Monument to children


Dreadful ammunition accident

On 22 July 1945, around two months after the end of the Second World War, three children from the village of Eeserveen died when ammunition exploded in the woods near Odoorn. How can this accident have happened?

Eye witness Bouke de Jonge tells the story

In an interview with local broadcaster RTV Drenthe Bouke de Jonge told what had happened on that fateful day. Together with four friends he had gone into the woods to play. His grandfather had already told him that he should not do that, but they ignored his warning. Close to an abandoned German munitions depot they found a grenade. Bouke told the others not to touch it, but one of the boys threw it towards the depot. The grenade exploded, taking the munitions shed with it. Kornelius Pepping, just 9 years old, his 14-year old brother Derk and 14-year old Remmelt Groenwold did not survive the explosion.

Bouke remembered: “There was an enormous bang. They told me afterwards that I had been thrown five metres backwards by the explosion. The side of my body was blue and my shirt had been completely ripped from my body”. He had been standing a short distance away from the other three boys with his side turned towards the explosion. He suffered a number of cuts to his body from splinters, as well as one in his head.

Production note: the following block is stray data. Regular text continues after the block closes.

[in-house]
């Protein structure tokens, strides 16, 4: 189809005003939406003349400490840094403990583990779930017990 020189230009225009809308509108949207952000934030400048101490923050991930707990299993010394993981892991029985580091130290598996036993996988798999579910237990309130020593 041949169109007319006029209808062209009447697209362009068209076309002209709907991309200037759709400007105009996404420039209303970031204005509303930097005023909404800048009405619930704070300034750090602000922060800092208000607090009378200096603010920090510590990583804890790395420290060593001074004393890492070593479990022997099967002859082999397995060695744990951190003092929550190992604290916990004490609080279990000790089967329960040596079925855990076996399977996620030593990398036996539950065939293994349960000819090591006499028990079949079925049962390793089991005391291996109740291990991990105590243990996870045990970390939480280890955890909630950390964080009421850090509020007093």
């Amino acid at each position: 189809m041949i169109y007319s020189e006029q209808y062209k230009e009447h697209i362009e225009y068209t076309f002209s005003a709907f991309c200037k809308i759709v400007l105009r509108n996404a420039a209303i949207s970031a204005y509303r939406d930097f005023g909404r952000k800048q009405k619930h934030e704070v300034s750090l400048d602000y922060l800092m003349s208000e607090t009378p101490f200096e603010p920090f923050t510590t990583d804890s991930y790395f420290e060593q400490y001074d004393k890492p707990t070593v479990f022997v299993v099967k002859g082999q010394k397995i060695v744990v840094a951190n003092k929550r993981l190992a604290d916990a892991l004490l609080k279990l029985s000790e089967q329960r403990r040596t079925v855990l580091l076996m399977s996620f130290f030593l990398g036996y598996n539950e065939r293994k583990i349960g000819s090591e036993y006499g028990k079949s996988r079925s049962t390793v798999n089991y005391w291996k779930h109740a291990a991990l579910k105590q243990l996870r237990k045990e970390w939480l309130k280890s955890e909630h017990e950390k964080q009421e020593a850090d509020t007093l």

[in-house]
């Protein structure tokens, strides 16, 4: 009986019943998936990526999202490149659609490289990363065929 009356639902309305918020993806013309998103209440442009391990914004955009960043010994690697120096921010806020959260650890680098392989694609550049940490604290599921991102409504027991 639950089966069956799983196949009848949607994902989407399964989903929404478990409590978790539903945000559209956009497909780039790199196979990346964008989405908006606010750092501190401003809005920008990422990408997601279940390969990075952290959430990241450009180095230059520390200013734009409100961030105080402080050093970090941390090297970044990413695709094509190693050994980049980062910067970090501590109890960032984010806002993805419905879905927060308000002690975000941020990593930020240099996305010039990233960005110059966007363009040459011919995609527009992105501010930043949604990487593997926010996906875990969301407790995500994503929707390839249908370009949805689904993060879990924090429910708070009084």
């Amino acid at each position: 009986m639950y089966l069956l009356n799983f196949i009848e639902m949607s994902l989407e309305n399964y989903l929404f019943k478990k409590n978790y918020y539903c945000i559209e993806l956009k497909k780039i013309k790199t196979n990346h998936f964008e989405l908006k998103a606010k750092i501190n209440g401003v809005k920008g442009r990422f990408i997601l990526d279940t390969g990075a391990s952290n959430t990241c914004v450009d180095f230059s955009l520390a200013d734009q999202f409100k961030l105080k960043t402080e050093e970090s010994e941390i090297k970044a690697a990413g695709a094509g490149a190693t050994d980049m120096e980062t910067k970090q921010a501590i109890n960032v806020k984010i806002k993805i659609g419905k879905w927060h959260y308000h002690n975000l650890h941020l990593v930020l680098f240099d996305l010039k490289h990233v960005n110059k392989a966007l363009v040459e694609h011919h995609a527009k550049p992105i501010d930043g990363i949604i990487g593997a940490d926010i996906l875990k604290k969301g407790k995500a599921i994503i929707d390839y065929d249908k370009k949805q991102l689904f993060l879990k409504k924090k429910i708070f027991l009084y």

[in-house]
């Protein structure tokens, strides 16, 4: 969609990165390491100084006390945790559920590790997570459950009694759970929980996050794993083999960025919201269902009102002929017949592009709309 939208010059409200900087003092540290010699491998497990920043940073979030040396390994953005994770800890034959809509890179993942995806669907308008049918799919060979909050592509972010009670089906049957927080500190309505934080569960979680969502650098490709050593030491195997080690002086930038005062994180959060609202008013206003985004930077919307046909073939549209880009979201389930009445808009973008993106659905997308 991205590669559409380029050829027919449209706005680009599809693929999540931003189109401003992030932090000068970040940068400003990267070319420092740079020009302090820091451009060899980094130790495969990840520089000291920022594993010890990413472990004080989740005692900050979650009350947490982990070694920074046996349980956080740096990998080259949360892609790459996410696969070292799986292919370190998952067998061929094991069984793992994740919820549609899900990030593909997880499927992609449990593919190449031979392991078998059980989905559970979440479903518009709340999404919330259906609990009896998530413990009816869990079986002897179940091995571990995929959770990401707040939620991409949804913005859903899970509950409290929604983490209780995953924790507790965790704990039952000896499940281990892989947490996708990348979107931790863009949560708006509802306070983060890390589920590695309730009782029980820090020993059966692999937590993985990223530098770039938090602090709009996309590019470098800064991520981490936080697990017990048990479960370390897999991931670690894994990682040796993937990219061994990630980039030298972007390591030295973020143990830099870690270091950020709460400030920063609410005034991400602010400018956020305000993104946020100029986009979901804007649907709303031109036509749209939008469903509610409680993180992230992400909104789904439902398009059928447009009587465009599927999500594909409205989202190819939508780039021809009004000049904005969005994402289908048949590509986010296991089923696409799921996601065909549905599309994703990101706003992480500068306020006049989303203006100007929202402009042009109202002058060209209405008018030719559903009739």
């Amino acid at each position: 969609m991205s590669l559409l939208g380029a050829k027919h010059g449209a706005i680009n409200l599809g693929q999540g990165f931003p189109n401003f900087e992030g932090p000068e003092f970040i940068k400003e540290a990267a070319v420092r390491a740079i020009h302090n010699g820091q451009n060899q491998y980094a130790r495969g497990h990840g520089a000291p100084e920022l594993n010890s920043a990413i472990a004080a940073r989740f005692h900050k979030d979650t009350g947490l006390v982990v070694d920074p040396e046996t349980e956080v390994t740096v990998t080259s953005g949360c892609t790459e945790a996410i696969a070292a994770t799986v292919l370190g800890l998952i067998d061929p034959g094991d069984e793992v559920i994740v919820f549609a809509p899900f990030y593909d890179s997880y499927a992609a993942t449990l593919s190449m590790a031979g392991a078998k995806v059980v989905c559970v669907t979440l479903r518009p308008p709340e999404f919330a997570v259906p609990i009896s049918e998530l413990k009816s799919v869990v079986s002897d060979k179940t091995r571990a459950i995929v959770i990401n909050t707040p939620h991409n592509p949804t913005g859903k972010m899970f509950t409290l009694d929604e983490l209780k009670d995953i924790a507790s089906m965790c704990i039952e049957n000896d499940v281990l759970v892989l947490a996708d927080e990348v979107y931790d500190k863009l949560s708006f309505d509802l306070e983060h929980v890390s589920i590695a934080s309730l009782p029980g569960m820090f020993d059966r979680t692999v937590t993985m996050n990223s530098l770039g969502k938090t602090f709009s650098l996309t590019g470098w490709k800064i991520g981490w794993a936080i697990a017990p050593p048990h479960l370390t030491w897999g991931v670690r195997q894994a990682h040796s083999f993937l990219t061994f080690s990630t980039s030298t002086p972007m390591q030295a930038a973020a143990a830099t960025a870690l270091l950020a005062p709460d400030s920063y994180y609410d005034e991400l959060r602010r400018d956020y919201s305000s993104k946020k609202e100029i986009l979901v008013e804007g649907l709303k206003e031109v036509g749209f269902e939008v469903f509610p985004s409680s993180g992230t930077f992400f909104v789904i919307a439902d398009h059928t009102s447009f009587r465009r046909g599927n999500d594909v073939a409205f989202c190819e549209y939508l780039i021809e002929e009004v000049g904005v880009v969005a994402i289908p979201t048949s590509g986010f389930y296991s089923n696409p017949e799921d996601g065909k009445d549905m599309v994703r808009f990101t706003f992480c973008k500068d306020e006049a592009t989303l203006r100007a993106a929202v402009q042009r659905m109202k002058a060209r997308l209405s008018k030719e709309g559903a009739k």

Helped by American soldiers

American soldiers took Bouke to a military hospital in Gieten and he was later transferred to the hospital in Assen. He survived his wounds, as did one of the other boys.

No more football

The doctor told Bouke’s mother that he should never play football again and particularly never to head a ball, as that might displace the splinter in his head. Bouke himself did not know that, he only knew that he should never play football …

Monument in the woods

At the site of the accident stand three stones, each with a copper plaque, on which stand the words:

The Second World War continued to claim victims after it had finished.

Here, on 22 July 1945, these lives were lost:


Fourteen years old, together with his younger brother and friend,

by playing with abandoned German ammunition

Derk Pepping. Photo Hans Meijering


Nine years old, together with his brother and friend,

by playing with abandoned German ammunition

Kornelis Pepping. Photo Hans Meijering


Fourteen years old, together with his two friends,

by playing with abandoned German ammunition

Remmelt Groenwolt. Photo Hans Meijering

Location: 52.876397, 6.812421

Photo Hans Meijering



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